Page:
Skip to main content

Summer is a great time to take a road trip on dusty roads or the highway and explore. Have fun with family and friends, but you won’t get far if your car’s tires are not properly inflated. Additionally, the rising temperatures of summer may affect your vehicle’s tire pressure. You must ensure your tires are correctly inflated for a safer, more efficient, and fun road trip. So, what tire pressure is perfect for the summer season?

Problems caused by underinflation and overinflation

A woman checking the air pressure in her tires in Bavaria, Munich, Germany
Tire air pressure checked | Sven Hoppe/picture alliance via Getty Images

Correct tire pressure can increase your car’s fuel efficiency, proper handling and safety, better braking, and smoother rides. 

Meanwhile, underinflated tires reduce your car’s fuel economy, make it slow to respond, sluggish to drive, and decrease the lifespan of your tires since a larger surface comes in contact with the road. Additionally, underinflated tires will need to be replaced often, driving up your vehicle’s operating costs.

On the flip side, when a tire is overinflated, there is less contact on the road, the tires will wear unevenly and prematurely, and handling while braking becomes poor.

The recommended tire pressure is 30 to 35 psi (pounds per square inch), according to Nationwide. However, different car models can have specific psi numbers as recommended by manufacturers. To know the recommended psi of your car, you need to check your manufacturer’s website, your vehicle’s manual, or parts of your car. 

Your car’s ideal pressure should be constant all year round, but if you live in areas with high-temperature fluctuation, you need to adjust accordingly. High temperatures affect your tire pressure. An increase or decrease in 10 degrees Fahrenheit will cause your tire to lose or gain 1 psi. 

What tire pressure should you have in the summer?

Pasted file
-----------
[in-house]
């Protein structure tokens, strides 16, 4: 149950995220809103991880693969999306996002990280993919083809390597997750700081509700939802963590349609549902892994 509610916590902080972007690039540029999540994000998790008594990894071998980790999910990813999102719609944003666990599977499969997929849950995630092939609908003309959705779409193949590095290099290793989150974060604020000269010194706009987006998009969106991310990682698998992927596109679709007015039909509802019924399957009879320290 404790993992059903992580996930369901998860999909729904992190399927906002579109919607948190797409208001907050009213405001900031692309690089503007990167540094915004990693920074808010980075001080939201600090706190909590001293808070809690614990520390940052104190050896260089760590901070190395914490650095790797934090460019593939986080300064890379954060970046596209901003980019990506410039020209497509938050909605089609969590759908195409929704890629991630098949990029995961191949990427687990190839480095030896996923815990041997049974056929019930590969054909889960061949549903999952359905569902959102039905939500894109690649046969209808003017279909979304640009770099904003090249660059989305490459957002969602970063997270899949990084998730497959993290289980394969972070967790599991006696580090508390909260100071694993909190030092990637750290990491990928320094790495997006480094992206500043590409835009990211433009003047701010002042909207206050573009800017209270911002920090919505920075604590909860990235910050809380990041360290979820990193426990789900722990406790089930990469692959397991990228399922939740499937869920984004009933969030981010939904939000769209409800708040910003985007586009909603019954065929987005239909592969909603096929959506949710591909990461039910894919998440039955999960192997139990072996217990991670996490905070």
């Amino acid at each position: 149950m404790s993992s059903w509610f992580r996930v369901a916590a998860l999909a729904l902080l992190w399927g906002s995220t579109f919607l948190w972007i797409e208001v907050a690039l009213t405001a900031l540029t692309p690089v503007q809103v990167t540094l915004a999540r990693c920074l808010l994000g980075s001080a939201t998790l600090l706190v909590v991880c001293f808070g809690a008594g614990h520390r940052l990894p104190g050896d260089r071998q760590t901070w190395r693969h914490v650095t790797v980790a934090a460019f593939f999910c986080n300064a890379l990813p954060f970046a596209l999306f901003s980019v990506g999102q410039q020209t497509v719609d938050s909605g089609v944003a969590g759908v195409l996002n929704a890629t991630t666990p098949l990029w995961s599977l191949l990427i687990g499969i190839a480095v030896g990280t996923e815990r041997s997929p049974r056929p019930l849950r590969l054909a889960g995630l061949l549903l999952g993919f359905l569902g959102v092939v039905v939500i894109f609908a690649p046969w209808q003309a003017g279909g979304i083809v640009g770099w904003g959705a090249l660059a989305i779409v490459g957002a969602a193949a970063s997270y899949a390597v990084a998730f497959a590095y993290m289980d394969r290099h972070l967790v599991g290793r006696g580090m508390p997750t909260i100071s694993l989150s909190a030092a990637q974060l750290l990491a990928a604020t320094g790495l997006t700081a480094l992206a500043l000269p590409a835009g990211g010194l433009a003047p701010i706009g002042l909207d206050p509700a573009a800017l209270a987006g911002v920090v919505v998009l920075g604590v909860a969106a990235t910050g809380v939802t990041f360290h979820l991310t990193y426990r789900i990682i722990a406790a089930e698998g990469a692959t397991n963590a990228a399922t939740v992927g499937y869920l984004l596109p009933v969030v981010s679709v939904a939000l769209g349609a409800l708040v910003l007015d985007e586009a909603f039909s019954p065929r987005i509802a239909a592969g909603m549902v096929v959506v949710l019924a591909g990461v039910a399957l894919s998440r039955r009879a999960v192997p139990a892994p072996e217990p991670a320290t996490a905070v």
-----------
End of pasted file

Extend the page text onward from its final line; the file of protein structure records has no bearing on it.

You need to know the psi recommended by the manufacturer. Then with the knowledge that an increase of 10 degrees Fahrenheit causes a 1 psi increase, adjust as per your region’s temperature readings. 

An important thing to consider is that your tire pressure should always be as the manufacturer recommends. The National Highway Traffic Safety Administration and the Department of Transportation (NHTSA) recommends using properly inflated tires to ensure you avoid fatal tire-related crashes.

How do you check your tire pressure?

According to Motor and Wheels, the following steps will enable you to check your tire pressure.

  1. You need to know your car’s psi of your vehicle since that should be your goal.
  2. If you don’t have a tire pressure gauge, you need to get one from a store near you with an automotive section.
  3. Find the valves on your tires.
  4. Find the cap on the valve and remove carefully remove it. Note that your car needs to be idle for some hours before doing this, but it can be at any time of the day.
  5. Make sure your gauge is correct; with the white stick in the covering,
  6. Insert the valve into the hole on the rounded side of the gauge. This will push the white stick out of the covering, showing the numbers on the sticks.
  7. Read the gauge. The highest uncovered number is your tire’s pressure.
  8. Ensure the reading number is one recommended by the manufacturer. If the number is higher, you need to release some air from your tires; if it’s lower, you need to add more air.

Please check all your car tires and not just one to ensure you enjoy your drives in the summer, save on fuel, and avoid flat tires and blowouts. If you don’t check your psi regularly, your tires may explode on a hot day. A flat tire releases the pressure slowly over time, but a blowout is a quick explosion.

According to Firestone Complete Auto Care, checking your vehicle’s psi is easy, and you only need to do it once a month. It can save your life, fuel costs, and new tires. Additionally, some cars have tire pressure monitoring systems installed to measure the air in your tires and will even let you know with a warning light if the pressure is too high or low.


Recall Alert: Bridgestone and Firestone Tires in the USA and Canada